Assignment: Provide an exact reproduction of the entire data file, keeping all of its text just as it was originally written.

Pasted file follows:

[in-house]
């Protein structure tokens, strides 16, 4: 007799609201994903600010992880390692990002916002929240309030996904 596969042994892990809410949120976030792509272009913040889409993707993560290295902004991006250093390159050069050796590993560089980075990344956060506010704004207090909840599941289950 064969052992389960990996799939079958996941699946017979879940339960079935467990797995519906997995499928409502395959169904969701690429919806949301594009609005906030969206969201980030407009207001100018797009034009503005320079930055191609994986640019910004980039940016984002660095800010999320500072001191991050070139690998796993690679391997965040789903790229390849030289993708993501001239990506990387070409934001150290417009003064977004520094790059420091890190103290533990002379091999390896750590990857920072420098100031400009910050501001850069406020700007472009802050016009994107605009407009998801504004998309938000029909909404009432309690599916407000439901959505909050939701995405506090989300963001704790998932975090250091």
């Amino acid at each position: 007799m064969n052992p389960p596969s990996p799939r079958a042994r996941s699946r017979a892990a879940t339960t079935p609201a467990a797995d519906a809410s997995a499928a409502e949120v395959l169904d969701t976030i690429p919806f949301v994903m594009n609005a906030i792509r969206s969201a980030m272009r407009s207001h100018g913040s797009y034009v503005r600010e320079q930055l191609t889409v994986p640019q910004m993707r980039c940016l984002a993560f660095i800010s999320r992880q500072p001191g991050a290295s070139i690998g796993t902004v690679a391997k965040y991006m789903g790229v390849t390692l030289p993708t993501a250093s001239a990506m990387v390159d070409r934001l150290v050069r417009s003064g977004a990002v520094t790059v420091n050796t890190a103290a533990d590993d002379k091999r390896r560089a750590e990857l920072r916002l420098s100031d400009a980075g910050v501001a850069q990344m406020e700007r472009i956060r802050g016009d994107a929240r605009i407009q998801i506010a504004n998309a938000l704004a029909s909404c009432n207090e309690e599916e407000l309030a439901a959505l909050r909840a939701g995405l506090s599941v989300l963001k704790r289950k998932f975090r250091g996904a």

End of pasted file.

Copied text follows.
[in-house]
């Protein structure tokens, strides 16, 4: 007799609201994903600010992880390692990002916002929240309030996904 596969042994892990809410949120976030792509272009913040889409993707993560290295902004991006250093390159050069050796590993560089980075990344956060506010704004207090909840599941289950 064969052992389960990996799939079958996941699946017979879940339960079935467990797995519906997995499928409502395959169904969701690429919806949301594009609005906030969206969201980030407009207001100018797009034009503005320079930055191609994986640019910004980039940016984002660095800010999320500072001191991050070139690998796993690679391997965040789903790229390849030289993708993501001239990506990387070409934001150290417009003064977004520094790059420091890190103290533990002379091999390896750590990857920072420098100031400009910050501001850069406020700007472009802050016009994107605009407009998801504004998309938000029909909404009432309690599916407000439901959505909050939701995405506090989300963001704790998932975090250091």
């Amino acid at each position: 007799m064969n052992p389960p596969s990996p799939r079958a042994r996941s699946r017979a892990a879940t339960t079935p609201a467990a797995d519906a809410s997995a499928a409502e949120v395959l169904d969701t976030i690429p919806f949301v994903m594009n609005a906030i792509r969206s969201a980030m272009r407009s207001h100018g913040s797009y034009v503005r600010e320079q930055l191609t889409v994986p640019q910004m993707r980039c940016l984002a993560f660095i800010s999320r992880q500072p001191g991050a290295s070139i690998g796993t902004v690679a391997k965040y991006m789903g790229v390849t390692l030289p993708t993501a250093s001239a990506m990387v390159d070409r934001l150290v050069r417009s003064g977004a990002v520094t790059v420091n050796t890190a103290a533990d590993d002379k091999r390896r560089a750590e990857l920072r916002l420098s100031d400009a980075g910050v501001a850069q990344m406020e700007r472009i956060r802050g016009d994107a929240r605009i407009q998801i506010a504004n998309a938000l704004a029909s909404c009432n207090e309690e599916e407000l309030a439901a959505l909050r909840a939701g995405l506090s599941v989300l963001k704790r289950k998932f975090r250091g996904a």